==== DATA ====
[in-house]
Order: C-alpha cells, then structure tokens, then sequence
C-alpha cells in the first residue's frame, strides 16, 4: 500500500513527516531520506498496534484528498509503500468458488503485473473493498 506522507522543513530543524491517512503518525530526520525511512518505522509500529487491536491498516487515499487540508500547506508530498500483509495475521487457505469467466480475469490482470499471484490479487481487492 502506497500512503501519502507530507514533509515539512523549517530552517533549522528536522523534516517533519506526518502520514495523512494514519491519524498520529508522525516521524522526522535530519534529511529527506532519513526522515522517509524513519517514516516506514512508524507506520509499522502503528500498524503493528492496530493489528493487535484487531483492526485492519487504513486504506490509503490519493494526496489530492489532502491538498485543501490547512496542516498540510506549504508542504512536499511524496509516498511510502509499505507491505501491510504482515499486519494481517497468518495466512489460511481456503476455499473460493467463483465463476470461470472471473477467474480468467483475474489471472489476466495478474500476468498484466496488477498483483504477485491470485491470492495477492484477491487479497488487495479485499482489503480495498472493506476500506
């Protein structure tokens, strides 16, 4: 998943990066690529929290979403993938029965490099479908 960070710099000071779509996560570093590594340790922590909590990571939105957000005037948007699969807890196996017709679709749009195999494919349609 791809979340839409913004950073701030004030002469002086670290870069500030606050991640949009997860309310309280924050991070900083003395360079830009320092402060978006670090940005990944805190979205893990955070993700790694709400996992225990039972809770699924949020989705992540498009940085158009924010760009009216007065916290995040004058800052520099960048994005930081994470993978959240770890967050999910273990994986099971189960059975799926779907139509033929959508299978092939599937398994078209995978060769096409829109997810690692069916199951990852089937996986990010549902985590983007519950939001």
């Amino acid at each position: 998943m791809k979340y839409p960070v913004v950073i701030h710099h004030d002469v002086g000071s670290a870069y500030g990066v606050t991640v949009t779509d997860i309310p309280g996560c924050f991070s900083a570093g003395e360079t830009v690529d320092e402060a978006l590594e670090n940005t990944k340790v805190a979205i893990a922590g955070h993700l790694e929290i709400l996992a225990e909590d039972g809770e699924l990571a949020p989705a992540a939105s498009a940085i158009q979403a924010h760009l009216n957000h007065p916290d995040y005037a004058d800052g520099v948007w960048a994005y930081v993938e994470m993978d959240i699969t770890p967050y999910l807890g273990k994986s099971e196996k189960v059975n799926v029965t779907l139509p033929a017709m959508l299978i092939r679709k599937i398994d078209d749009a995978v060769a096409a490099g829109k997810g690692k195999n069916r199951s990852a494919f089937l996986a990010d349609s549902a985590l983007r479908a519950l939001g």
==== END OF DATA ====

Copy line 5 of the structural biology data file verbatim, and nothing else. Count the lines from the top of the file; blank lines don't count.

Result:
């Amino acid at each position: 998943m791809k979340y839409p960070v913004v950073i701030h710099h004030d002469v002086g000071s670290a870069y500030g990066v606050t991640v949009t779509d997860i309310p309280g996560c924050f991070s900083a570093g003395e360079t830009v690529d320092e402060a978006l590594e670090n940005t990944k340790v805190a979205i893990a922590g955070h993700l790694e929290i709400l996992a225990e909590d039972g809770e699924l990571a949020p989705a992540a939105s498009a940085i158009q979403a924010h760009l009216n957000h007065p916290d995040y005037a004058d800052g520099v948007w960048a994005y930081v993938e994470m993978d959240i699969t770890p967050y999910l807890g273990k994986s099971e196996k189960v059975n799926v029965t779907l139509p033929a017709m959508l299978i092939r679709k599937i398994d078209d749009a995978v060769a096409a490099g829109k997810g690692k195999n069916r199951s990852a494919f089937l996986a990010d349609s549902a985590l983007r479908a519950l939001g």